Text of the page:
The task of thoroughly examining and advising government on the potential for major clinical development was most prominently discharged with the production of a report with recommendations that limited research into therapeutic cloning should be permitted.17 During my term so far there have been a number of unforeseen crises that have included the public outrage caused by the case of Dr Harold Shipman who was convicted of murdering 15 of his patients and the practice of retaining children's organs after postmortem examination without the full knowledge of the parents.
So the first 500 days for the new chief medical officer for England, have been a period of unprecedented change but a time in which the climate has been right for radical reform. A positive set of policies are now in place to tackle major and longstanding health problems and inequalities backed from the very top of government. A systematic approach is being taken to improving quality and reducing tolerance of poor standards of care. A new strategy is being adopted for addressing and communicating risk so as to restore trust in public health and scientific advice. Rigorous examination continues to take place to assess the benefits and drawbacks of major clinical developments as they present themselves. A number of health crises and medical scandals have provided the opportunity for a fundamental re-examination of the relationship between patient, health care professional and service.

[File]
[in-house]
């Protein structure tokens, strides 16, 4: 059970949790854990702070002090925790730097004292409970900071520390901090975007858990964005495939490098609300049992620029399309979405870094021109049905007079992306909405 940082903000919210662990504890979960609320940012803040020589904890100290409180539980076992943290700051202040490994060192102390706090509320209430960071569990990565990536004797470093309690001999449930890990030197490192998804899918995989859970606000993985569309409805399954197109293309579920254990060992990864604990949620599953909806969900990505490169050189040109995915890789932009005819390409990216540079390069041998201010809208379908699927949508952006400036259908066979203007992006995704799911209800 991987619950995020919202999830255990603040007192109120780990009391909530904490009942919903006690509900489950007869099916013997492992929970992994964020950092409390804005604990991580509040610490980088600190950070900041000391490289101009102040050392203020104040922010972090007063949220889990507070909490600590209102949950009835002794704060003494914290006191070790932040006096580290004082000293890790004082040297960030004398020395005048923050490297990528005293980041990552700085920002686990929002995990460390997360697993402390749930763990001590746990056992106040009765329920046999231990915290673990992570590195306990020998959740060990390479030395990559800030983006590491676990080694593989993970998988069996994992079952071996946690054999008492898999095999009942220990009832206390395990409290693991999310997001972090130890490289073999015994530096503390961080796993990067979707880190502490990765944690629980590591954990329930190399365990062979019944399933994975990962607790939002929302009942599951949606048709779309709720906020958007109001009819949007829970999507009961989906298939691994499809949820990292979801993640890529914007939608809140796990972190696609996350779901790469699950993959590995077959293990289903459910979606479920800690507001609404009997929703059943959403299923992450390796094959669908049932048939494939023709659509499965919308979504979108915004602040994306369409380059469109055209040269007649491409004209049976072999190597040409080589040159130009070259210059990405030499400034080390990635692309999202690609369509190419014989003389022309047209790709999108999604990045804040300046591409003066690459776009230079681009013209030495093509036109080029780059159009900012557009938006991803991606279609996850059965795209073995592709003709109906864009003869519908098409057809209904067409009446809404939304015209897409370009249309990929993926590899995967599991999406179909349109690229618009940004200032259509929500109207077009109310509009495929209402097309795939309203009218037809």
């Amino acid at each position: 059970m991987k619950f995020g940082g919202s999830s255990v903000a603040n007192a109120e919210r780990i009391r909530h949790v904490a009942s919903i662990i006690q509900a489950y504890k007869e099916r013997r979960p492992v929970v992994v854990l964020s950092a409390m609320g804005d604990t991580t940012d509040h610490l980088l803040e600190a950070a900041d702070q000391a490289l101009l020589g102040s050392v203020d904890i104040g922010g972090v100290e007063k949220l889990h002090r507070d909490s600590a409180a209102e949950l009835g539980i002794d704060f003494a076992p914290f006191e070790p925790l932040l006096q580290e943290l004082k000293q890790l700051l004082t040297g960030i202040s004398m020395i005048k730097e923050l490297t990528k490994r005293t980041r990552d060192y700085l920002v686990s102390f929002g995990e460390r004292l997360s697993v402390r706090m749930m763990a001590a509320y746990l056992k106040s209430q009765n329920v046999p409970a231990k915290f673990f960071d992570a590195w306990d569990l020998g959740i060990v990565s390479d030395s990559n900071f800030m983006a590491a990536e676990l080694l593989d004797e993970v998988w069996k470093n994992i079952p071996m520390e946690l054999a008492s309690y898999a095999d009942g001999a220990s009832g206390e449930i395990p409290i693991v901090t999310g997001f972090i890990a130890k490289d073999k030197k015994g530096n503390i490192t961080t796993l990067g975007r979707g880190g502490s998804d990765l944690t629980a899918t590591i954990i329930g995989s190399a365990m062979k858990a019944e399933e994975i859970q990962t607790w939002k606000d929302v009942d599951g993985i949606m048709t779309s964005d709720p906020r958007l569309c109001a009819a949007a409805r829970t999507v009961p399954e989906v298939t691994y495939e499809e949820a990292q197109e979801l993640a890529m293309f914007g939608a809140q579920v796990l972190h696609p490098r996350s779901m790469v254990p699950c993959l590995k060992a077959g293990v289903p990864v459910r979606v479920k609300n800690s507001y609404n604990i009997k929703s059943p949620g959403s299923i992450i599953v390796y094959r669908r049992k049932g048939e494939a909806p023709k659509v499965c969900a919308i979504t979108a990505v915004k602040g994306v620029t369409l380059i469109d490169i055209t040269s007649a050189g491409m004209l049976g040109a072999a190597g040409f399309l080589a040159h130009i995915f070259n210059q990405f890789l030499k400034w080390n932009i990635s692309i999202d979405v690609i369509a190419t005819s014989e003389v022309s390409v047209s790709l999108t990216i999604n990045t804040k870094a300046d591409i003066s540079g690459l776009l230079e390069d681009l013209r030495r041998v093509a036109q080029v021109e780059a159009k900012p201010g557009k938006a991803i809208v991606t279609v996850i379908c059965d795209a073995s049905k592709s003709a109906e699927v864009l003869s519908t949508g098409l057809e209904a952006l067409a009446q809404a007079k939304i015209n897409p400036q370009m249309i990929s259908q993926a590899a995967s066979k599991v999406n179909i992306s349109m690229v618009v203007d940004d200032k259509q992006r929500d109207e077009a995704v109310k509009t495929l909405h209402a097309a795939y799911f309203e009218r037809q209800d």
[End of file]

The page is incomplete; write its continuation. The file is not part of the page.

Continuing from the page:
The task is now to ensure successful implementation in this favourable policy environment. That is the key challenge of the next 500 days.